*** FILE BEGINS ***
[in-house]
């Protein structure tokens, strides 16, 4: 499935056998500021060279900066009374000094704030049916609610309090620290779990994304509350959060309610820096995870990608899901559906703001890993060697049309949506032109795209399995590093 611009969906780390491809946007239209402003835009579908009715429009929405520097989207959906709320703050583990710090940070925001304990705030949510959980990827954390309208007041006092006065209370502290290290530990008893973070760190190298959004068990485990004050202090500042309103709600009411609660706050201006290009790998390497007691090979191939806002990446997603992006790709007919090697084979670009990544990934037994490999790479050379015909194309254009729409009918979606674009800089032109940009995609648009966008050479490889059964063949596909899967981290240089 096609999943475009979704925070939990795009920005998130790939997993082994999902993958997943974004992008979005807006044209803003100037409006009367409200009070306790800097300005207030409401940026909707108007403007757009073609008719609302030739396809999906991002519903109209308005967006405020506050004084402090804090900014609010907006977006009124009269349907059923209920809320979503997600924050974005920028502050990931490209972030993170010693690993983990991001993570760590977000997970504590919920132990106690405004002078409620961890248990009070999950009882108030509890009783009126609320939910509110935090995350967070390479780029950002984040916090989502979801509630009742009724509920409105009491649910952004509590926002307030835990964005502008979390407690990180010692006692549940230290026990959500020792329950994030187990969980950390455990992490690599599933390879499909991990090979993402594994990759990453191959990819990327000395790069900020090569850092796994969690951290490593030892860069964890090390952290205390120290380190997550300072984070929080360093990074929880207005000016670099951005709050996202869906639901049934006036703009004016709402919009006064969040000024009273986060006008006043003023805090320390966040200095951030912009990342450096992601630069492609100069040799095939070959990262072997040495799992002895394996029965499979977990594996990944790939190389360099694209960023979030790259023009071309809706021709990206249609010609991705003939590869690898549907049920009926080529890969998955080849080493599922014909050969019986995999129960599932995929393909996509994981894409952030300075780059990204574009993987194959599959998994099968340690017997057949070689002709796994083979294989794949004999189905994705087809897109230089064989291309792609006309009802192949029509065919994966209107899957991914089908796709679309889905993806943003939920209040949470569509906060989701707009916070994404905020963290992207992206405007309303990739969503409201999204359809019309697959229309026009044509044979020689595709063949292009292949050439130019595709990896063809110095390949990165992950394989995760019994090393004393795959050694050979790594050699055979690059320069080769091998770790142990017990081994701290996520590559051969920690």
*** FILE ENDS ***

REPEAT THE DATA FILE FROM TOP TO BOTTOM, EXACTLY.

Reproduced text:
[in-house]
């Protein structure tokens, strides 16, 4: 499935056998500021060279900066009374000094704030049916609610309090620290779990994304509350959060309610820096995870990608899901559906703001890993060697049309949506032109795209399995590093 611009969906780390491809946007239209402003835009579908009715429009929405520097989207959906709320703050583990710090940070925001304990705030949510959980990827954390309208007041006092006065209370502290290290530990008893973070760190190298959004068990485990004050202090500042309103709600009411609660706050201006290009790998390497007691090979191939806002990446997603992006790709007919090697084979670009990544990934037994490999790479050379015909194309254009729409009918979606674009800089032109940009995609648009966008050479490889059964063949596909899967981290240089 096609999943475009979704925070939990795009920005998130790939997993082994999902993958997943974004992008979005807006044209803003100037409006009367409200009070306790800097300005207030409401940026909707108007403007757009073609008719609302030739396809999906991002519903109209308005967006405020506050004084402090804090900014609010907006977006009124009269349907059923209920809320979503997600924050974005920028502050990931490209972030993170010693690993983990991001993570760590977000997970504590919920132990106690405004002078409620961890248990009070999950009882108030509890009783009126609320939910509110935090995350967070390479780029950002984040916090989502979801509630009742009724509920409105009491649910952004509590926002307030835990964005502008979390407690990180010692006692549940230290026990959500020792329950994030187990969980950390455990992490690599599933390879499909991990090979993402594994990759990453191959990819990327000395790069900020090569850092796994969690951290490593030892860069964890090390952290205390120290380190997550300072984070929080360093990074929880207005000016670099951005709050996202869906639901049934006036703009004016709402919009006064969040000024009273986060006008006043003023805090320390966040200095951030912009990342450096992601630069492609100069040799095939070959990262072997040495799992002895394996029965499979977990594996990944790939190389360099694209960023979030790259023009071309809706021709990206249609010609991705003939590869690898549907049920009926080529890969998955080849080493599922014909050969019986995999129960599932995929393909996509994981894409952030300075780059990204574009993987194959599959998994099968340690017997057949070689002709796994083979294989794949004999189905994705087809897109230089064989291309792609006309009802192949029509065919994966209107899957991914089908796709679309889905993806943003939920209040949470569509906060989701707009916070994404905020963290992207992206405007309303990739969503409201999204359809019309697959229309026009044509044979020689595709063949292009292949050439130019595709990896063809110095390949990165992950394989995760019994090393004393795959050694050979790594050699055979690059320069080769091998770790142990017990081994701290996520590559051969920690």